Gateway Printing's production area.
Jan Peissig, co-owner of Gateway Printing, performs a press check with Lee Nelson on work that’s being produced by the printer’s four-color Ryobi 684 sheetfed press.
IT DOESN’T take very long to figure out that relationships are fundamental to the core values of Mike Peissig. His life has been based on long-term commitments to people he trusts and believes in; the types of individuals he surrounds himself with share the same qualities of character and integrity as Peissig.Peissig and wife, Jan, are co-owners of Gateway Printing, a $3.6 million commercial shop nestled in Missoula, MT, in the western portion of the state. While Montana may not have a reputation as a printing state, the Peissigs have done a fine job in establishing a high degree of credibility among print buyers. Aiding that cause is a small, but extremely well-trained, staff with in-depth knowledge of its trade.
“When it comes to our clientele, we maintain an open-door policy, even though it can slow things down from a productivity standpoint,” Mike Peissig laughs. “Our employees are always communicating and working directly with customers. We explain processes such as prepress, have them ask questions and develop ideas with them. Our clients become enlightened and appreciative of what they’ve learned. It’s good interaction. And it has really paid off in our developing exclusive relationships with customers.”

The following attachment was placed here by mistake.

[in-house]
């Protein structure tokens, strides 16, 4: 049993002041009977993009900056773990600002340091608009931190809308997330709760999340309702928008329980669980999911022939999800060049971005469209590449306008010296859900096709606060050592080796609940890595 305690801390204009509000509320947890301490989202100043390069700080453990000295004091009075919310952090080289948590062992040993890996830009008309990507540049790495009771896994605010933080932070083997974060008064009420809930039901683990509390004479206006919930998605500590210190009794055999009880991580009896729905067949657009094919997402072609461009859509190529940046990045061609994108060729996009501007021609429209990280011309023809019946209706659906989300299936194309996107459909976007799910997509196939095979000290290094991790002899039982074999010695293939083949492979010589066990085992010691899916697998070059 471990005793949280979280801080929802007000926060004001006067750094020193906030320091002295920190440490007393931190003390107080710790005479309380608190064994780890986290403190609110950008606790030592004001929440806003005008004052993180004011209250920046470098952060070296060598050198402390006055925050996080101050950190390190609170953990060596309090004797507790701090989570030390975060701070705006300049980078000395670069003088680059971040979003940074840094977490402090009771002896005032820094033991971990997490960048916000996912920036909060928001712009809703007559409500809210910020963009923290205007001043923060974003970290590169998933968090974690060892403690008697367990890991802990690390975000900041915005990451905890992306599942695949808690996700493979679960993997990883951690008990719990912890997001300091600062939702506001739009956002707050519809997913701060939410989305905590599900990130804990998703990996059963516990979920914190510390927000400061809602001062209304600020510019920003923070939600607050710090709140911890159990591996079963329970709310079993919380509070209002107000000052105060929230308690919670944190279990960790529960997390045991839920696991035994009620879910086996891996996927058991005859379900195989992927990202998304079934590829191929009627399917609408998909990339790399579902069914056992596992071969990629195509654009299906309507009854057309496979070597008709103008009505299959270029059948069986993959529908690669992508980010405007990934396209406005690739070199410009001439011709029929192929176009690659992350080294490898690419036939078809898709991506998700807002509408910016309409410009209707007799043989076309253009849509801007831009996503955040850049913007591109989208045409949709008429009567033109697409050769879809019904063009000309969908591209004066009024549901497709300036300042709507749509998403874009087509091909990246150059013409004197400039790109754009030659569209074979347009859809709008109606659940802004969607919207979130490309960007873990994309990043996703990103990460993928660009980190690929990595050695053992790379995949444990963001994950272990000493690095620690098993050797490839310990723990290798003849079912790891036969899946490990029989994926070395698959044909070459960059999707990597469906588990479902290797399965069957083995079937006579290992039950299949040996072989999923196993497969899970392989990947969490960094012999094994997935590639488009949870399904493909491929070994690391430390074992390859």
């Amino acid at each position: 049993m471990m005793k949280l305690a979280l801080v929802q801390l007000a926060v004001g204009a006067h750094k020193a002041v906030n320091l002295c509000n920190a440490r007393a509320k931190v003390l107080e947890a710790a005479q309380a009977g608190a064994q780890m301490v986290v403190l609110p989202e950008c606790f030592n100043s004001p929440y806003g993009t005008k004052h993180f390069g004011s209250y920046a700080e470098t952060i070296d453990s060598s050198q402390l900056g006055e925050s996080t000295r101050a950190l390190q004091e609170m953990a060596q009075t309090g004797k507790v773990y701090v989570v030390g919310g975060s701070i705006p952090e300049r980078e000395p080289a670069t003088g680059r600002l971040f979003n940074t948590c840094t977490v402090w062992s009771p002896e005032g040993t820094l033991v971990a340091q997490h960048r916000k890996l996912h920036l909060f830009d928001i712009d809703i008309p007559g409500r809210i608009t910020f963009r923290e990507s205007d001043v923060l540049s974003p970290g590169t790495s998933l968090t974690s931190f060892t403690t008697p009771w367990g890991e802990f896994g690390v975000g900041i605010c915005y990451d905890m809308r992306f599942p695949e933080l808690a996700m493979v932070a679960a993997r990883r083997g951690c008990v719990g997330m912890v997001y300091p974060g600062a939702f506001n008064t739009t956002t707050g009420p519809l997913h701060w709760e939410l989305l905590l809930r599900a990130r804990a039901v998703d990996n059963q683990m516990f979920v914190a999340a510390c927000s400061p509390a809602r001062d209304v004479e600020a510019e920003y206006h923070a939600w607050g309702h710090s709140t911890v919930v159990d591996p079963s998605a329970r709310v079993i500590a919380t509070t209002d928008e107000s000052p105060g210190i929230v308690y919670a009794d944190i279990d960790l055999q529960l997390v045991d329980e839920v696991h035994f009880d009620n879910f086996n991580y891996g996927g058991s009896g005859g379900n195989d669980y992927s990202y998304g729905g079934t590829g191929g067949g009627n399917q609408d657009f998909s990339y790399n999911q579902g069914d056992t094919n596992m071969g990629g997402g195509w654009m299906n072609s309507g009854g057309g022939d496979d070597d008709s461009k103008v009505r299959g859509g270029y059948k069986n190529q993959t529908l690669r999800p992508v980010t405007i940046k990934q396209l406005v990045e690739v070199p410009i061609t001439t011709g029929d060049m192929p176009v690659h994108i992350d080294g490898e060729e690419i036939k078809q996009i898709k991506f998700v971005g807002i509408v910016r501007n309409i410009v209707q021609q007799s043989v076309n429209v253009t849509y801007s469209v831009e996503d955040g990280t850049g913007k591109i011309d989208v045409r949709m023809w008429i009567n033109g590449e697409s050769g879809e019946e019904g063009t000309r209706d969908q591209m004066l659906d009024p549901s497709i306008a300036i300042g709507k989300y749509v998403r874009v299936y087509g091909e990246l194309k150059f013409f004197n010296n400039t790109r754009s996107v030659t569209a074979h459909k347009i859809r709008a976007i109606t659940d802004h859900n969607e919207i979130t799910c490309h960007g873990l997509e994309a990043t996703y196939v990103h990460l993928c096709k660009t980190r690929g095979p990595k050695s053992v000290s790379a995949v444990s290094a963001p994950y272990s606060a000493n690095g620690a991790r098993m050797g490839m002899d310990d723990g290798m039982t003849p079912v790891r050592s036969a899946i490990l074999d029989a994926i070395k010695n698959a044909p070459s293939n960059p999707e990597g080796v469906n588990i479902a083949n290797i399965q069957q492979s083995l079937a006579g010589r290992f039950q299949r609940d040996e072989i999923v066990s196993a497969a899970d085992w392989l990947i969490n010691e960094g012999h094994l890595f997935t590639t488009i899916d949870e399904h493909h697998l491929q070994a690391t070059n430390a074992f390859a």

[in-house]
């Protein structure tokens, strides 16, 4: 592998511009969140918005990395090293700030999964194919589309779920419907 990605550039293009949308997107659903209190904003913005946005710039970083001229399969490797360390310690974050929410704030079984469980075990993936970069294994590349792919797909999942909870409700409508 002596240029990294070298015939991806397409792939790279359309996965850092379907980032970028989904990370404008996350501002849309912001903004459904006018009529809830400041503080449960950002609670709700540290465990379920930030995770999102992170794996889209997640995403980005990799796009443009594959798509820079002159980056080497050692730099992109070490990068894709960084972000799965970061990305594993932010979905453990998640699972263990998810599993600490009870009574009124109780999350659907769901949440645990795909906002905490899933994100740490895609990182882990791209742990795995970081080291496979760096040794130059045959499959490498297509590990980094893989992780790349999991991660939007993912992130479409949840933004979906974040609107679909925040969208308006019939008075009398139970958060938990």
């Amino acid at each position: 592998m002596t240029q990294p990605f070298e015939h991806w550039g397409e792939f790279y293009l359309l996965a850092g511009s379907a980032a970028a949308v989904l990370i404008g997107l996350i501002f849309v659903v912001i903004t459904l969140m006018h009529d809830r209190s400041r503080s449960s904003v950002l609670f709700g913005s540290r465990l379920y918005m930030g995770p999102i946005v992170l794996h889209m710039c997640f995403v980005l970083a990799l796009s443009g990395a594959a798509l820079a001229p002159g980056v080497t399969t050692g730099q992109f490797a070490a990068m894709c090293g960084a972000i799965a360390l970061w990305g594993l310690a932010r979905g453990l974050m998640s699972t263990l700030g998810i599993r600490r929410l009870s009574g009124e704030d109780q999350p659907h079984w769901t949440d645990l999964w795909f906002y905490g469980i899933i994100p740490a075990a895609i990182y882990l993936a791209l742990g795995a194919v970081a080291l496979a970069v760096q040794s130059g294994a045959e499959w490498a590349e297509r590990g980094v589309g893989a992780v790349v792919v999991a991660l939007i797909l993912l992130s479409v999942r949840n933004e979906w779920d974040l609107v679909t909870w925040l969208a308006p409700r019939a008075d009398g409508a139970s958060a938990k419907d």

A Turning Point
In 1995, the Peissigs acquired a 25 percent share in Gateway Printing, which had been established in 1965. Mike Peissig had worked for Artcraft Printers for 20 years and had become a general manager but, at the age of 40, he had reached a crossroads. It was time to either keep working for someone else, or take the plunge into owning his own shop.
The Peissigs bought out their other partner in 2000, and have been able to double the size of their business through shrewd equipment acquisitions and prudent upgrades of older technology, particularly in prepress. In 2000, Gateway acquired its first four-color press and, four years later, garnered its first Ryobi sheetfed press, a four-color, 20×27? 680 Series.